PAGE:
In chapter 22 of The Kite Runner, name three "full circle" endings that occur as we reach the climax, or turning point, of the plot.

Chapter 22 of The Kite Runner contains many "full circle" endings. His bravery making the dangerous trip would have made Baba proud, which is a full-circle element. Amir's revulsion at the Talib's massacre of Hazaras shows him defending Hassan posthumously. Amir learns that the Talib is Assef and he finally stands up to him. Years before, Hassan pulled out the slingshot to protect Amir, and Sohrab does the same thing.

Expert Answers

An illustration of the letter 'A' in a speech bubbles

Chapter 22 of Kite Runner contains many "full circle" endings. Returning to the country under Taliban control is dangerous, which Amir recognizes. Nevertheless, he is determined to get Sohrab. He thinks,

This isn’t you, Amir, part of me said. You are gutless.

However, Amir is not gutless now. Amir believes...

See
This Answer Now

Start your subscription to unlock this answer and thousands more. Enjoy eNotes ad-free and cancel anytime.

Start your Subscription

Chapter 22 of Kite Runner contains many "full circle" endings. Returning to the country under Taliban control is dangerous, which Amir recognizes. Nevertheless, he is determined to get Sohrab. He thinks,

This isn’t you, Amir, part of me said. You are gutless.

However, Amir is not gutless now. Amir believes he was a disappointment to Baba because he was not more courageous. Amir’s bravery would have made Baba proud, which is a full-circle element.

Amir's revulsion at the Talib's massacre of Hazaras is another full-circle. By protesting the inhumanity and cruelty of the many Hazara massacres that have occurred in his country, he is also standing up for and standing side-by-side with his now deceased half-brother Hassan.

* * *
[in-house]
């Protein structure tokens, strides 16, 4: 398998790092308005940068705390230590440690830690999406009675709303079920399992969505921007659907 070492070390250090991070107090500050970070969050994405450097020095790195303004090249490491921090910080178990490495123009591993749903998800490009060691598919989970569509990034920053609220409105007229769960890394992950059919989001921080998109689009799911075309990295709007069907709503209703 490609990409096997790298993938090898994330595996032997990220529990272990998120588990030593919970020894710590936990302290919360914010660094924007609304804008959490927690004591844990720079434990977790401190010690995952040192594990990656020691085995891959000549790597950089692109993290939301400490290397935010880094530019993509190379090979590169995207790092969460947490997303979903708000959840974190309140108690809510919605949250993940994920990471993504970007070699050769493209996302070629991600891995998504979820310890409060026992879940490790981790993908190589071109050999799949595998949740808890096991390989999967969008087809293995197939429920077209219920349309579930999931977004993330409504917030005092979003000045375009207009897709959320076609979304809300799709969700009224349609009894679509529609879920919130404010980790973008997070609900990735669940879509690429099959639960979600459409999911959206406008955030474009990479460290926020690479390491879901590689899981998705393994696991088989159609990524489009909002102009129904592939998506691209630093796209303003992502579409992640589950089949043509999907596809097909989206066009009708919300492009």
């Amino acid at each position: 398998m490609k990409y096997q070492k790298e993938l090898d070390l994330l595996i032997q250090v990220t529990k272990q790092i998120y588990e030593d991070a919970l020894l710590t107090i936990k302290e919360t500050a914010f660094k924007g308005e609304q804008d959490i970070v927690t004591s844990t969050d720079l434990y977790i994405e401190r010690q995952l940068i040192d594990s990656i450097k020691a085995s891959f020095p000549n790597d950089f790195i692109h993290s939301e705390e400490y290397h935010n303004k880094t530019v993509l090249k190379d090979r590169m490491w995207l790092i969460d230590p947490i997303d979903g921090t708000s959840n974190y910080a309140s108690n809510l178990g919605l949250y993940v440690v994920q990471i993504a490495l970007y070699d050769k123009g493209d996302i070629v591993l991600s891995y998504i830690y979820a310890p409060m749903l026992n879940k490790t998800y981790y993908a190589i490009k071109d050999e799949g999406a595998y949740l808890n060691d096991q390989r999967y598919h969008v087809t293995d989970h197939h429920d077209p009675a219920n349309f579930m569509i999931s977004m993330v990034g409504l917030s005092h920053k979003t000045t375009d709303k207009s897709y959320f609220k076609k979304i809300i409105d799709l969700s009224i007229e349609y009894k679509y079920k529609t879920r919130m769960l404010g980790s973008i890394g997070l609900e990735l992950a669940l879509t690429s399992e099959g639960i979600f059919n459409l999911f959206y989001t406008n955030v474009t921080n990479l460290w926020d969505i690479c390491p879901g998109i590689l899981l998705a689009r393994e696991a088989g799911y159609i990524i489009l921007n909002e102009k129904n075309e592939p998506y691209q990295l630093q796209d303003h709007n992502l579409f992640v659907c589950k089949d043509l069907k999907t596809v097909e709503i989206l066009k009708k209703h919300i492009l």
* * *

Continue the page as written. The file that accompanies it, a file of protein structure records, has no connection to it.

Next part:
Another full-circle moment occurs when Amir learns that the Talib is Assef, who was always a cruel sadist even as a boy. Amir thinks,

What was the old saying about the bad penny? My past was like that, always turning up.

Assef tells Amir that the two “have some unfinished business ... .” They are finally going to have the fight that Assef had wanted years ago when they were boys. Assef pulls out the brass knuckles, which is reminiscent of the scene years earlier, and Amir realizes that he has come full-circle. He thinks,

What was funny was that for the first time since the winter of 1975 I felt at peace.

He has finally stood up to Assef. Finally, the slingshot is another full-circle element. Years before, when Assef slipped on the brass knuckles, Hassan had pulled out the slingshot and threatened to shoot Assef in the eye. In Chapter 22, Sohrab does exactly that.

Approved by eNotes Editorial Team
An illustration of the letter 'A' in a speech bubbles

1. When Amir meets the Taliban official to rescue Sohrab, he discovers that he is facing his childhood nemesis, Assef. Assef's evil character comes full circle and returns to haunts Amir's adult life. Assef was responsible for ruining both Hassan and Amir's childhood, and he has been sexually molesting Sohrab as a Taliban official. His return to the plot of the story would be considered a full-circle moment.